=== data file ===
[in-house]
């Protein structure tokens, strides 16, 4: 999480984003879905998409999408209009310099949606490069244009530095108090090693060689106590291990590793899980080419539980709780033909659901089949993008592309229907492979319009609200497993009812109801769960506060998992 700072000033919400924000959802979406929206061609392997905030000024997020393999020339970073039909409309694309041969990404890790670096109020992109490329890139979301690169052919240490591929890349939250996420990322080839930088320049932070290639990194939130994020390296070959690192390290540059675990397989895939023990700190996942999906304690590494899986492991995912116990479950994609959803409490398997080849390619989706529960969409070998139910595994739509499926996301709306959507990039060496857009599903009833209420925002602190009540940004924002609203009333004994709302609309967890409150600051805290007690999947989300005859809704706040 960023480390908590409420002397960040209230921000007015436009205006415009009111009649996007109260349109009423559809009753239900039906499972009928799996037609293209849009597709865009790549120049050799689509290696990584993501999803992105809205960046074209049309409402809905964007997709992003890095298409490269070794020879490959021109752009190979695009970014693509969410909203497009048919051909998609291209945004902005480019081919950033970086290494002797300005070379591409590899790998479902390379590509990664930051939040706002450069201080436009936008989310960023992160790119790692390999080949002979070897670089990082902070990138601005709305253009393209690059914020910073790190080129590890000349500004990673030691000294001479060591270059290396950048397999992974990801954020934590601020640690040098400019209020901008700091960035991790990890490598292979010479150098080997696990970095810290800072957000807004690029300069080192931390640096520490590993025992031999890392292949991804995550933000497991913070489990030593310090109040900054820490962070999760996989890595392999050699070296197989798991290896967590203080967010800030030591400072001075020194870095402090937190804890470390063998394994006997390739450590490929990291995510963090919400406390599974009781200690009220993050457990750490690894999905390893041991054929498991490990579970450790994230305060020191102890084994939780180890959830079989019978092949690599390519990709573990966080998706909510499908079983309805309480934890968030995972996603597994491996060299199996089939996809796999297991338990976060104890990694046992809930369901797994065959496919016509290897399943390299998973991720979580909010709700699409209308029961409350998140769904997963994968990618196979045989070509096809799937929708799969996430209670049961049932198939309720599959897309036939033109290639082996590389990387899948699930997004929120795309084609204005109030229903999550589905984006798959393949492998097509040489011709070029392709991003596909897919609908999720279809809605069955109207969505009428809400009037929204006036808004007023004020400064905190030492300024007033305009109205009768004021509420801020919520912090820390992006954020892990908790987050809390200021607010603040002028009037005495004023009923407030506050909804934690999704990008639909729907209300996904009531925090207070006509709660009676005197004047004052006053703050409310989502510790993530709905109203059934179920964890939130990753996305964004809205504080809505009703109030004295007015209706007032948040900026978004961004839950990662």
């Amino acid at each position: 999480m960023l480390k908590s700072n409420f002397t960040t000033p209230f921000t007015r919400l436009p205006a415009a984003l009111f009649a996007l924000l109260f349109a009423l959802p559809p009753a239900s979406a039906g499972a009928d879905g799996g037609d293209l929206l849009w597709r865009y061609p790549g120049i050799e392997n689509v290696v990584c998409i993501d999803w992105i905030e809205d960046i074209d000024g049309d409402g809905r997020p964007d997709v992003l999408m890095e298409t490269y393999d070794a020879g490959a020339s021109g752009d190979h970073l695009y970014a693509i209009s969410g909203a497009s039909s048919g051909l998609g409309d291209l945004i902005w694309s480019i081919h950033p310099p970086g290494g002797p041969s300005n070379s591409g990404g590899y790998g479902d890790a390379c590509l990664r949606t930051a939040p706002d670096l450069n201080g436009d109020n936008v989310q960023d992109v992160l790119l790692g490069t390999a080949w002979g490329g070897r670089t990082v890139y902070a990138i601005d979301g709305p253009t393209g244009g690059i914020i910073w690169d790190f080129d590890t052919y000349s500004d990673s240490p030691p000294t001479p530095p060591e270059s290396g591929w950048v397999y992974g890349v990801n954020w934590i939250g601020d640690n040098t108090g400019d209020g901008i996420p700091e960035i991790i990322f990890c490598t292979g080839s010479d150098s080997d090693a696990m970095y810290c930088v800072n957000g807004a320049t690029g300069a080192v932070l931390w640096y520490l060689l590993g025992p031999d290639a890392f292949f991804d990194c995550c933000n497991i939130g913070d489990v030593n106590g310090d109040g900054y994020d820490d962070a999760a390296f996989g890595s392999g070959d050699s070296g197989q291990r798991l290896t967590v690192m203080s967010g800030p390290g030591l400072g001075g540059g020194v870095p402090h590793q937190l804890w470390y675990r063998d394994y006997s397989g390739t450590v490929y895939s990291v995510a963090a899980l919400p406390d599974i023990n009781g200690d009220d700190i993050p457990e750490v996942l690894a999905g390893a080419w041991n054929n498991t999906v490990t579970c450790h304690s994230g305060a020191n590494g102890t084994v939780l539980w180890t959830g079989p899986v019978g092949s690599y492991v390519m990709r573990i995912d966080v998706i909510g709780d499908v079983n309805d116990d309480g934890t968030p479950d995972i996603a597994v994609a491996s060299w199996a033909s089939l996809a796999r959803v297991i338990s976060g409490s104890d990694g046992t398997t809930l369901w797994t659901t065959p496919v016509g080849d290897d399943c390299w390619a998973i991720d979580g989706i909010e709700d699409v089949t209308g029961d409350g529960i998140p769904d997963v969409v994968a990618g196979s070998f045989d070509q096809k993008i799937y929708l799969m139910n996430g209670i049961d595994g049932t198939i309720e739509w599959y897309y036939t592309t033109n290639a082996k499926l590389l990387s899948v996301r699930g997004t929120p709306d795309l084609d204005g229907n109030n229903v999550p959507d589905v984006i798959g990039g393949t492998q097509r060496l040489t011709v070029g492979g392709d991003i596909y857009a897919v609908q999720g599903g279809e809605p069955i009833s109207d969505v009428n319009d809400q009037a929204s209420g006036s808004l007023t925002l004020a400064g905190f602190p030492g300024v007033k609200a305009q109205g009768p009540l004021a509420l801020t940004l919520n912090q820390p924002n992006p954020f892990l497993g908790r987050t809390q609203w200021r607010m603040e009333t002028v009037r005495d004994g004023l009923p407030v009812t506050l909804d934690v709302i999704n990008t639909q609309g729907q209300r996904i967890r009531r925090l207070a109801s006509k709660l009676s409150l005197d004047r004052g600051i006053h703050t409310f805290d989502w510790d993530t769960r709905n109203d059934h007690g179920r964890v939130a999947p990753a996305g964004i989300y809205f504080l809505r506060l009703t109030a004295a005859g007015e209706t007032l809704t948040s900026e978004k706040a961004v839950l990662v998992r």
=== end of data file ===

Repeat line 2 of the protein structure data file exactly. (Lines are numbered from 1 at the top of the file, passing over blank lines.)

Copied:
């Protein structure tokens, strides 16, 4: 999480984003879905998409999408209009310099949606490069244009530095108090090693060689106590291990590793899980080419539980709780033909659901089949993008592309229907492979319009609200497993009812109801769960506060998992 700072000033919400924000959802979406929206061609392997905030000024997020393999020339970073039909409309694309041969990404890790670096109020992109490329890139979301690169052919240490591929890349939250996420990322080839930088320049932070290639990194939130994020390296070959690192390290540059675990397989895939023990700190996942999906304690590494899986492991995912116990479950994609959803409490398997080849390619989706529960969409070998139910595994739509499926996301709306959507990039060496857009599903009833209420925002602190009540940004924002609203009333004994709302609309967890409150600051805290007690999947989300005859809704706040 960023480390908590409420002397960040209230921000007015436009205006415009009111009649996007109260349109009423559809009753239900039906499972009928799996037609293209849009597709865009790549120049050799689509290696990584993501999803992105809205960046074209049309409402809905964007997709992003890095298409490269070794020879490959021109752009190979695009970014693509969410909203497009048919051909998609291209945004902005480019081919950033970086290494002797300005070379591409590899790998479902390379590509990664930051939040706002450069201080436009936008989310960023992160790119790692390999080949002979070897670089990082902070990138601005709305253009393209690059914020910073790190080129590890000349500004990673030691000294001479060591270059290396950048397999992974990801954020934590601020640690040098400019209020901008700091960035991790990890490598292979010479150098080997696990970095810290800072957000807004690029300069080192931390640096520490590993025992031999890392292949991804995550933000497991913070489990030593310090109040900054820490962070999760996989890595392999050699070296197989798991290896967590203080967010800030030591400072001075020194870095402090937190804890470390063998394994006997390739450590490929990291995510963090919400406390599974009781200690009220993050457990750490690894999905390893041991054929498991490990579970450790994230305060020191102890084994939780180890959830079989019978092949690599390519990709573990966080998706909510499908079983309805309480934890968030995972996603597994491996060299199996089939996809796999297991338990976060104890990694046992809930369901797994065959496919016509290897399943390299998973991720979580909010709700699409209308029961409350998140769904997963994968990618196979045989070509096809799937929708799969996430209670049961049932198939309720599959897309036939033109290639082996590389990387899948699930997004929120795309084609204005109030229903999550589905984006798959393949492998097509040489011709070029392709991003596909897919609908999720279809809605069955109207969505009428809400009037929204006036808004007023004020400064905190030492300024007033305009109205009768004021509420801020919520912090820390992006954020892990908790987050809390200021607010603040002028009037005495004023009923407030506050909804934690999704990008639909729907209300996904009531925090207070006509709660009676005197004047004052006053703050409310989502510790993530709905109203059934179920964890939130990753996305964004809205504080809505009703109030004295007015209706007032948040900026978004961004839950990662």